By analysing your past reactions and past experience, employers attempt to predict future behaviour by:

* Aligning the organisation’s visions and goals to the interview process
* Preventing misunderstandings and lack of clarity
* Eliminating personal impressions and feelings from the selection process
* Stopping candidates from faking & even lying

You will be asked to give an example of a situation or task which led you to take a certain course of action. Probing questions will then be used to determine the course of action you took and what changes were created by those actions and the effects of those actions on others. Effectively, competency based interview questions focus on situations and achievements, rather than story telling or vague answers to open questions.

The good news is that, far from being a mysterious science, these questions can be researched, practised and prepared for. Even the most out of practice interviewee will quickly be able to build the confidence and skills to master this type of assessment.

This ebook will teach you all you need to know about competency based interviews by breaking them down, step by step, then giving you a fool-proof formula that is proven to create compelling and rich answers to these questions, time after time.

Before we get into the heart of this ebook, it’s worth noting that Competency Based Interviews are often called Criteria Based Interviews and sometimes called Structured Interviews. So if you stumble across either of these terms in other books or articles you will know that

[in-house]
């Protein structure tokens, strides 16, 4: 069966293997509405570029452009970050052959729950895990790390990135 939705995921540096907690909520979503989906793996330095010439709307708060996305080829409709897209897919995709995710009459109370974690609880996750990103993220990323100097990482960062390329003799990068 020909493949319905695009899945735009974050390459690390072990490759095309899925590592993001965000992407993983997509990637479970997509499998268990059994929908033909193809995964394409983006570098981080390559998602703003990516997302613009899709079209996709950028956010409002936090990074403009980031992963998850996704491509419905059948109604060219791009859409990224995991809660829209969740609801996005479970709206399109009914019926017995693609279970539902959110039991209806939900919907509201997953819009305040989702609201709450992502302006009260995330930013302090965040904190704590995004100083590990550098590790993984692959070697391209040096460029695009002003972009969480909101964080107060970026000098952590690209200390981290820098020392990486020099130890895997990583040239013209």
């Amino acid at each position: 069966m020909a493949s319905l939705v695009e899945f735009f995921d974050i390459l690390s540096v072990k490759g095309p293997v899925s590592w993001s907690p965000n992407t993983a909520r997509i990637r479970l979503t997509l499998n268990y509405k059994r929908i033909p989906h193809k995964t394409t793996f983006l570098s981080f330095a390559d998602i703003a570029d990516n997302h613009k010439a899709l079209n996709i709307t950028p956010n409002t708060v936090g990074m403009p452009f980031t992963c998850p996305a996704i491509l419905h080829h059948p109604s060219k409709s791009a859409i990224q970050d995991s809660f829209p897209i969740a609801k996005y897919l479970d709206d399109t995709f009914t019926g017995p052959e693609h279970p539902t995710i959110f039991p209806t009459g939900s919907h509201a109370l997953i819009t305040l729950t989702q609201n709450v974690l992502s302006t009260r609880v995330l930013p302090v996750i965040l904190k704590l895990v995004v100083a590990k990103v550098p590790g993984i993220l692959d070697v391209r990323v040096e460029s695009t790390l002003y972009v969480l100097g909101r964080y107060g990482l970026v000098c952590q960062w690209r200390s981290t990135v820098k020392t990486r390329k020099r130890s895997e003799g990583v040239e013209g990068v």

“Criteria Based Interviews are used in order to explore agreed competencies in a structured format so that an individual can be assessed objectively for suitability.”

This ebook is inspired by the writers’ having interviewed several thousand candidates from graduate to director level and having been continually frustrated by the poor answers given during those interviews. The interviewers often knew that the candidates could do a good job, and even had probably done what they were being asked about, but time and time again, the candidates had not prepared, not understood the question, not listened, or simply been so nervous that they could not perform.